50 State Quarters

Minted between 1999 and 2008, the 50 State Quarters was a series of commemorative 25-cent pieces released by the United States Mint featuring unique designs for each of the 50 United States on the reverse. Started to support a new generation of coin collectors, the program became the most successful numismatic program in history, with around half of the U.S. population collecting the coins. As a result, however, none of the regular circulating issues are rare enough to become a valuable investment. To date, the U.S. government has made additional profits of $3 billion from collectors taking the coins out of circulation.

In 2009, the U.S. Mint extended the program by issuing quarters for the District of Columbia and U.S. Territories (including Puerto Rico, American Samoa, Guam, the U.S. Virgin Islands, and the  Northern Mariana Islands).

Below are some interesting facts regarding just some of the individual state designs:

  • Alabama: The Alabama state quarter is the first coin circulated in the U.S. to feature  Braille.
  • Connecticut: The Charter Oak on the back of the Connecticut quarter also appears on a 1936 half dollar commemorating the 300th anniversary of the state’s settlement by Europeans.
  • Georgia: The outline of the state of Georgia on the quarter appears to have accidentally left out Dade County, located in the extreme northwestern part of the state, despite the fact that in 1860, Dade residents had voted to secede from the U.S. It later “rejoined” in 1945.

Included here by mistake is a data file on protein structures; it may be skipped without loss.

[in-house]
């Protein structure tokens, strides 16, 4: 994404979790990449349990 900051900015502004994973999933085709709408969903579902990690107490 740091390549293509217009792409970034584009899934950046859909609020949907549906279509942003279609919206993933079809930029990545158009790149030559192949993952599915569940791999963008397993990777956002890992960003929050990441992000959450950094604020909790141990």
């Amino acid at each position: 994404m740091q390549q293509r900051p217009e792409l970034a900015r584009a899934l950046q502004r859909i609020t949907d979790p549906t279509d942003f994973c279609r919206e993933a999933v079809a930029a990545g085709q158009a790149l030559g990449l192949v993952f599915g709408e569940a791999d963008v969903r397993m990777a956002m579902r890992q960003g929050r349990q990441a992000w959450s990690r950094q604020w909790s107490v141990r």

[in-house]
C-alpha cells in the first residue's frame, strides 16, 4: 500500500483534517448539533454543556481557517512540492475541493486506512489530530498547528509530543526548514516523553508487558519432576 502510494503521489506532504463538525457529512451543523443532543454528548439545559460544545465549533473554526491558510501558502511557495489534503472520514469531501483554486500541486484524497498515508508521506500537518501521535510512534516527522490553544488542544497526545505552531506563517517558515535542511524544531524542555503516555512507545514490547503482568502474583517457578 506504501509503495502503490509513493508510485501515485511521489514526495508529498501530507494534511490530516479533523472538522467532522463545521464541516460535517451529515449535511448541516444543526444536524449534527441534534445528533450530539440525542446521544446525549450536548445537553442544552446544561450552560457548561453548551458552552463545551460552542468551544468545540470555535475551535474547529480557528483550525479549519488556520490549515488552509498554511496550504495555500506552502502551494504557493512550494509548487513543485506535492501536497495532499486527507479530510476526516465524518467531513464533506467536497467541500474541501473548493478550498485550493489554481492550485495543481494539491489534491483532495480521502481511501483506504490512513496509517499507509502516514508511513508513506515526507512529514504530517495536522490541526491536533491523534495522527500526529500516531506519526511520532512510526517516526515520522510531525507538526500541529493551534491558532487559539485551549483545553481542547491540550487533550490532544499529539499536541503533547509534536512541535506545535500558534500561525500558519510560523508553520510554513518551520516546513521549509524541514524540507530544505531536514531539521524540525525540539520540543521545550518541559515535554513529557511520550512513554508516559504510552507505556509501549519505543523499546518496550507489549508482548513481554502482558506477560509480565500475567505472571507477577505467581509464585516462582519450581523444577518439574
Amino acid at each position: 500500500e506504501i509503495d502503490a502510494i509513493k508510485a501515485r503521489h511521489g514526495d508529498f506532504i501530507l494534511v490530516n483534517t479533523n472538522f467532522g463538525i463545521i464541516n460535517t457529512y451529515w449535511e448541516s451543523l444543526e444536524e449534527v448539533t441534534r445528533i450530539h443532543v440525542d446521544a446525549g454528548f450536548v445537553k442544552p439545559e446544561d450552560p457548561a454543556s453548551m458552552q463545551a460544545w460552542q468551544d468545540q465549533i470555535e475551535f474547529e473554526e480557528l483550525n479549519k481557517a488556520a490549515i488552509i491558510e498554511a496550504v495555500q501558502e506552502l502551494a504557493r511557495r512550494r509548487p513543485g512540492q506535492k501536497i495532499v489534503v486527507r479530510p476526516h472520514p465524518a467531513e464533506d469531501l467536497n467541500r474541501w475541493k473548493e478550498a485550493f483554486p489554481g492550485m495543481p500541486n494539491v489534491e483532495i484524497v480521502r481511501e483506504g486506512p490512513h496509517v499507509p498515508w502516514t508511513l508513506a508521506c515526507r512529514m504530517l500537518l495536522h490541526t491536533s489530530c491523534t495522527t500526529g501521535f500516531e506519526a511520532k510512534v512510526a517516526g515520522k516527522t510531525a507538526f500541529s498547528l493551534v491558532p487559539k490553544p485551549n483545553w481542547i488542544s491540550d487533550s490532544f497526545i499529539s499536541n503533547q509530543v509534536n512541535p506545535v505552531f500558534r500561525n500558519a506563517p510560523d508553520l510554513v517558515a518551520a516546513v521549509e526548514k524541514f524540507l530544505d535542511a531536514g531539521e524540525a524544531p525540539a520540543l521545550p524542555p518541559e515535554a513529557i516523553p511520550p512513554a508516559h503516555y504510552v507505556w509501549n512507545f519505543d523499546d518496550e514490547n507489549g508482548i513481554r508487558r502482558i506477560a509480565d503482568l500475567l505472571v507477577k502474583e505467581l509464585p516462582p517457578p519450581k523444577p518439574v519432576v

• Hawaii: The Hawaii quarter is the first U.S. coin to feature royalty of any kind. It features a rendition of the statue of King Kamehameha I, who united the Hawaiian Islands in 1810.
  • Illinois: The Illinois quarter is the only quarter to directly reference and portray an urban city with its depiction of the Chicago skyline.
  • Indiana: Like the Georgia quarter, the Indiana quarter is also missing part of its northwestern corner, with Lake County either partially or completely missing.
  • New Hampshire: The “Old Man of the Mountain”, which is featured on the back of the New Hampshire quarter, later collapsed in 2003.
  • South Dakota: Although South Dakota has the 2nd-highest proportion of American Indians of any state, the South Dakota quarter features three items that are the result of European settlement: 1) Mount Rushmore (which features four U.S. presidents carved into the Black Hills, which are actually sacred to the Lakota); 2) a ring-necked pheasant (which is actually an exotic species); and 3) wheat (which has replaced tens of thousands of square miles of the original diverse grasslands).
  • Wisconsin: A number of the Wisconsin quarters, all printed at the Denver mint, feature a small mint error regarding the ear of corn. As a result, sets of these flawed coins have sold on eBay for up to $2,800!

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